Western Sydney Airport to offer a faster passenger travel experience
Western Sydney International Airport will introduce new technology and innovative design to speed up passenger movements, setting a new benchmark for Australian air travel.
Credit: Western Sydney International Airport
Cutting-edge technology and innovative design will come together on the airfield at Western Sydney International (Nancy-Bird Walton) Airport (WSI, IATA: SWZ) to set a new benchmark for air travel in Australia.
Construction of the 3.7km runway and rapid-exit taxiways will begin in 2022 after the contract to design and build the airfield at Sydney’s new airport was awarded to the CPB Contractors and ACCIONA joint venture, following a competitive procurement process.
Simon Hickey, Western Sydney Airport CEO said the efficient airfield design, enabled by the latest technology, will reduce taxi times, preventing delays on the tarmac that can be frustrating for passengers and costly for airlines.
“Our airfield’s design means we’ll safely get planes in the air or to the gates faster,” commented Hickey.
“At Western Sydney International, we’ll get passengers on their way sooner, whether that’s getting to your meeting on time or arriving home to loved ones.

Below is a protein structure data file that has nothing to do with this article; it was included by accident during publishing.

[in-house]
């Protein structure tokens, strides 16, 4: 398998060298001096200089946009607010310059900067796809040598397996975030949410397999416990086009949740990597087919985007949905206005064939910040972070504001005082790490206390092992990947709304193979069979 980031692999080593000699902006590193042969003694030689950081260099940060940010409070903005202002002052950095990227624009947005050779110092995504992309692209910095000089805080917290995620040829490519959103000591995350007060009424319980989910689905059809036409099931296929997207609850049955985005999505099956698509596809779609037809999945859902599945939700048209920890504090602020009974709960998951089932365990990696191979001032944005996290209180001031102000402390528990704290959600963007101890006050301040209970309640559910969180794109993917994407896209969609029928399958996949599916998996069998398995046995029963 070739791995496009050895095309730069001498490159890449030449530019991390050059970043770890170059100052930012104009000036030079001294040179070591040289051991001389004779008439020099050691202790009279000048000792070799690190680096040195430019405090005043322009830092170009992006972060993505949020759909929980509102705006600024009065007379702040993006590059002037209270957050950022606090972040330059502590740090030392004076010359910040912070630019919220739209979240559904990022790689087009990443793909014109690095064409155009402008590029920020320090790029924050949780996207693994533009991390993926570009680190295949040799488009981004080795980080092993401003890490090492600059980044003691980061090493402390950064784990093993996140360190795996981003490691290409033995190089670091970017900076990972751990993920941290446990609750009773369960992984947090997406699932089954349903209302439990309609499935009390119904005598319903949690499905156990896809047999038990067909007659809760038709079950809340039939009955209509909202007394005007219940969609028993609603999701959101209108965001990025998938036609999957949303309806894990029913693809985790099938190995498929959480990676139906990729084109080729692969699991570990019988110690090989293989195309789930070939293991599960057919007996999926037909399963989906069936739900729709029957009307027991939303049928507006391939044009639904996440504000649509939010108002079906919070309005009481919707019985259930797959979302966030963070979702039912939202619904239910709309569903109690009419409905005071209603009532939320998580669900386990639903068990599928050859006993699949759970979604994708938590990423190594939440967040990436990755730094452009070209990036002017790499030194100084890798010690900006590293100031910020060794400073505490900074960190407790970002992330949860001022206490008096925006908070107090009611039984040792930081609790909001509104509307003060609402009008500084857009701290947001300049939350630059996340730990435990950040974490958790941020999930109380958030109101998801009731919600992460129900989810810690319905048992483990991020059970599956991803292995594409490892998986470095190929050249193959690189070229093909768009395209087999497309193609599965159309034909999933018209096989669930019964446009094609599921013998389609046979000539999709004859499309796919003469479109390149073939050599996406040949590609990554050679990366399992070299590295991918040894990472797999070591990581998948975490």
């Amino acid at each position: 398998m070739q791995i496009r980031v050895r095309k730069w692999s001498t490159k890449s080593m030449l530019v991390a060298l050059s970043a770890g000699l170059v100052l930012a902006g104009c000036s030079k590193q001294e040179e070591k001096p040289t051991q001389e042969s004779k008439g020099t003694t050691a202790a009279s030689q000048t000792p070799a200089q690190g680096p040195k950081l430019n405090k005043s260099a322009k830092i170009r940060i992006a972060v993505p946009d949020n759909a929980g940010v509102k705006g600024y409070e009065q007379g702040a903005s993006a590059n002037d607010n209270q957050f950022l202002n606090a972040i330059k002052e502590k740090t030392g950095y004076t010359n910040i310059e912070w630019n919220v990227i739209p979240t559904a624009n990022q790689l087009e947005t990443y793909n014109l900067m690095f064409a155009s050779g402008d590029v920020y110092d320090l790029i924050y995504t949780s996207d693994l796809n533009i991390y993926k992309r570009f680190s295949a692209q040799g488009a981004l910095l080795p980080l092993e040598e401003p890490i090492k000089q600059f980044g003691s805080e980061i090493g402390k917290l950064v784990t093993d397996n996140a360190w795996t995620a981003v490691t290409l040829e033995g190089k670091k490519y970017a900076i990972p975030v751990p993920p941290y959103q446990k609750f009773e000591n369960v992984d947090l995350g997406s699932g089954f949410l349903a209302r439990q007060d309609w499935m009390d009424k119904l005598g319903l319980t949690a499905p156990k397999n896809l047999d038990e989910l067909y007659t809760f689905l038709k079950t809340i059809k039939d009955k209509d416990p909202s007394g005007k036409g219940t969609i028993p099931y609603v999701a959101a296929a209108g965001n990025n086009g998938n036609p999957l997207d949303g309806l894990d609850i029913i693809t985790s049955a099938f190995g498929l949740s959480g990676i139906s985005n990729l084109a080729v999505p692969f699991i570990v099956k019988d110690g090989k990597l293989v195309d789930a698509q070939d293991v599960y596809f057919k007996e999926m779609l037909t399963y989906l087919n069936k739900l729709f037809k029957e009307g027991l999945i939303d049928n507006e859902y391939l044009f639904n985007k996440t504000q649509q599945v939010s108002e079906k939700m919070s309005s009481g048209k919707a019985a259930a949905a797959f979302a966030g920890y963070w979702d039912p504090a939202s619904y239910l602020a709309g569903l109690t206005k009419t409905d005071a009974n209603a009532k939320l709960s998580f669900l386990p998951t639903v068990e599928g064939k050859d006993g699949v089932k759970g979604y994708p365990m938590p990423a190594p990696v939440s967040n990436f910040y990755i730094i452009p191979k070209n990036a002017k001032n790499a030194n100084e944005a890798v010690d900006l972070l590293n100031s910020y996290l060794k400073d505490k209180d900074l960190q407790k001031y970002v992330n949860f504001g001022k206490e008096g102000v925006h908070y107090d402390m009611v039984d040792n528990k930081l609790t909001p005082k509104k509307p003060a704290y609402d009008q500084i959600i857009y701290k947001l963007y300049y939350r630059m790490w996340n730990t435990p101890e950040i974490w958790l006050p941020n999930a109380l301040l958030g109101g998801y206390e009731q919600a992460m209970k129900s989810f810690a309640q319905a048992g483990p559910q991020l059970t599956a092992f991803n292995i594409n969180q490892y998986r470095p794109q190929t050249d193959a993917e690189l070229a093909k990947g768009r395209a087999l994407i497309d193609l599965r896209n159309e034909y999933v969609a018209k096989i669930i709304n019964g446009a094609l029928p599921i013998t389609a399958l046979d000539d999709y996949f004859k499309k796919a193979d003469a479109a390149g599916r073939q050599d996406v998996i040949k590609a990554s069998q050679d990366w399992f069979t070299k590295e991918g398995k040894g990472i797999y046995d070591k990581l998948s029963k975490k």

“Passengers and airlines will love using Western Sydney International because the experience we deliver will be seamless, safe and reliable from start to finish.”
WSl’s runway will handle the full range of commercial aircraft, including the new generation of ultra-long-haul airliners like the A350-1000 and Boeing
WSI will be the only airport in Sydney equipped with a modern CAT Ill-B instrument landing system.
“Western Sydney International will continue operating safely in foggy conditions that currently shut down Sydney’s skies,” added Hickey.
“Our airfield will be future-ready, designed for expansion with consideration for emerging technologies such as electric aircraft.”
Sustainability will remain a key focus on the airfield, as well as in the terminal, with the efficient design reducing fuel burn and emissions. Lighting will be LED with recycled content used where appropriate for construction.
Crushed sandstone from tunnelling projects across Sydney will be reused as a high-strength foundation to support construction of the runway, taxiways, and roads.
Along with the runway and taxiways, airfield construction will include more than 40km of roads and the installation of 3,000 aeronautical ground lights.
It also includes 90km of power and fibre optic cabling to electrify the airport and enable the delivery of tomorrow’s technology to what will be Australia’s new gateway to the world.
Airfield construction is expected to create around 1,200 direct jobs and support many more indirect jobs through flow-on benefits to suppliers, subcontractors, and the local economy.
Western Sydney International is on track to open to international, domestic and air cargo services in late 2026.
Air freight and cargo, Airport construction and design, Airport development, Airside operations, Digital transformation, New technologies, Passenger experience and seamless travel, Runways and pavements, Workforce